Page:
This section shares benchmarking and related research information from inside Starkey Hearing Technologies, including detailed methodology used in data collection.
HRTF sets for BTE, ITE, ITC, CIC, and IIC styles
This data set is provided by Starkey Laboratories, Inc. ("Starkey Labs") as open-access files and may be used freely. Starkey Labs provides this data set on an "AS IS" basis without any representations or warranties. Any risk associated with using the data set or any portion thereof is the responsibility of the user and is not the responsibility of Starkey Labs. By downloading and/or using the contents of the data set you are agreeing to the foregoing.
Please use the following citation if using this data set in a publication:
A microphone placed at the entrance of the ear canal can measure the filtering function of the ear (the HRTF). As the system works linearly, any sound may then be filtered using the HRTF to get an estimate of the actual perceived spectrum. An HRTF set, the aggregation of HRTFs from every direction around the head, summarizes all the location-dependent variation of an acoustic signal. Systematic location-dependent variations of HRTFs in a given set help identify the acoustic cues available for human listeners to use for localizing sounds.
The HRTF sets were measured in a collaborative research project between Starkey Hearing Technologies, VAST Audio, and the University of Sydney. A peer-reviewed article in the Journal of the Acoustical Society of America (Durin, Carlile et al. 2014) gives details of the measurement procedures and technical details of the data set. Given the sometimes large variations in HRTFs for small changes in sound-source location especially at high frequencies, a dense sampling of locations is valuable in HRTF sets. The HRTF sets reported here were recorded for 393 different loudspeaker locations. The loudspeaker locations were distributed all around the head spaced very finely approximately 10-degrees apart, with only locations more than 45-deg below the horizontal plane not being sampled. The measurements were made with a head-and-torso simulator (HATS) mannequin combined with an impression model of the original HATS pinna and an impression model of the ear canal of a human subject.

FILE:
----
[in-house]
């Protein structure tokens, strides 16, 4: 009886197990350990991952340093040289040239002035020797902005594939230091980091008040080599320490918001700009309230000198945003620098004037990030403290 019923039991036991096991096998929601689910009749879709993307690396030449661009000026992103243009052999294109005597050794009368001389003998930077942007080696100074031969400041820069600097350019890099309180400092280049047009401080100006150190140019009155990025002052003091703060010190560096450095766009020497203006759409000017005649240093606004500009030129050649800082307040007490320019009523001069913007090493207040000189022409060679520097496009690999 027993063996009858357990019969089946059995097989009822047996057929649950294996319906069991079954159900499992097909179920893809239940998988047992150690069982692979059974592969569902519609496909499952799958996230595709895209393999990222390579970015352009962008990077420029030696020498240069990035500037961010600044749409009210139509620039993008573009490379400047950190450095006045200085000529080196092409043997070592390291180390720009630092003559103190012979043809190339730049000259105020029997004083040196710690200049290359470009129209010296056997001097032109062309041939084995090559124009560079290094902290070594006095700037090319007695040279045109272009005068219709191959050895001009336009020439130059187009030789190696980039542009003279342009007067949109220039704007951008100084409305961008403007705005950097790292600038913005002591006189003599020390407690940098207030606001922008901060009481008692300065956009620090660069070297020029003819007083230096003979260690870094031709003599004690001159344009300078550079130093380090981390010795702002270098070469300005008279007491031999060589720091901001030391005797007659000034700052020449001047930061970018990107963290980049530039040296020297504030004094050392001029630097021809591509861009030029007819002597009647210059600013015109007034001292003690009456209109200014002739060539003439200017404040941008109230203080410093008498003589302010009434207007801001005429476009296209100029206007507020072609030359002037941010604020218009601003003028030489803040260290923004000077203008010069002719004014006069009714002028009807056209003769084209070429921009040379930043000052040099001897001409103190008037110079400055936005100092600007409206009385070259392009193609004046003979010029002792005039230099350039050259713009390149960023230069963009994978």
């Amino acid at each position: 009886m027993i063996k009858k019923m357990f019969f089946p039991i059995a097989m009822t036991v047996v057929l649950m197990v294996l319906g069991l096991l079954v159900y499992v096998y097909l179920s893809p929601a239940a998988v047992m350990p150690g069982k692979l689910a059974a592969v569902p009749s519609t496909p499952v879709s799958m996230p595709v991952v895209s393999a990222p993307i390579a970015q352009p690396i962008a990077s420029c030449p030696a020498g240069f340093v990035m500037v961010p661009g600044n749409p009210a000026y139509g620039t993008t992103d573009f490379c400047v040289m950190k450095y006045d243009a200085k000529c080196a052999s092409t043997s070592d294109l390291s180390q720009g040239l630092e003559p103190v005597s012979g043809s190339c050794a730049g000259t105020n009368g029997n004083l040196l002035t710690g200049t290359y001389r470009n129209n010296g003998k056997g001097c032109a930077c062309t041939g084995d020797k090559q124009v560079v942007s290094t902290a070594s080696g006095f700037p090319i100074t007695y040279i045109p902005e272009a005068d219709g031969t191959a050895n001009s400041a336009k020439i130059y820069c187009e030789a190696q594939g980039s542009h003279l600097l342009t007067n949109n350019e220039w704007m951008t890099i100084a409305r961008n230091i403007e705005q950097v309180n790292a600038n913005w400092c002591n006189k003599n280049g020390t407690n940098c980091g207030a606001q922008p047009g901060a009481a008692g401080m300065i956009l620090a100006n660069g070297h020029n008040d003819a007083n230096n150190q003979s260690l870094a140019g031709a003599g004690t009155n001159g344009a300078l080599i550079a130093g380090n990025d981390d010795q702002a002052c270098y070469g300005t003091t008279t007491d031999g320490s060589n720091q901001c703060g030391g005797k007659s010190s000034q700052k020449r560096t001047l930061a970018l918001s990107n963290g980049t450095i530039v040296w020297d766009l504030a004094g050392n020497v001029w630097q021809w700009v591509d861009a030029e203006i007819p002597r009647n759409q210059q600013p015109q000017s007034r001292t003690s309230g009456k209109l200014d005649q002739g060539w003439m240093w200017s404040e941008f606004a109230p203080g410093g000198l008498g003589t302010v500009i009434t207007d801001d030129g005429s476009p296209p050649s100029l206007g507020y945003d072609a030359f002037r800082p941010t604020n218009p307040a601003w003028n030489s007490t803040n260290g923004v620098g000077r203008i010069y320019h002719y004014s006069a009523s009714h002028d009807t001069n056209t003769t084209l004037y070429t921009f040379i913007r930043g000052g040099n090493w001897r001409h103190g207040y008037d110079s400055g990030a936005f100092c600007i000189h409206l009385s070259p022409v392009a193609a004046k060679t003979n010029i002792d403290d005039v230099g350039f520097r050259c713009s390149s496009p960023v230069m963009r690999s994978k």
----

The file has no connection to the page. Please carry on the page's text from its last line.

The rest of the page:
- Durin, V., Carlile, S., Guillon, P., Best, V., and Kalluri, S. (2014). "Acoustic analysis of the directional information captured by five different hearing aid styles." J Acoust Soc Am 136(2): 818-828.
- Moller, H. (1992). "Fundamentals of binaural technology." Applied acoustics 36(3): 171-218.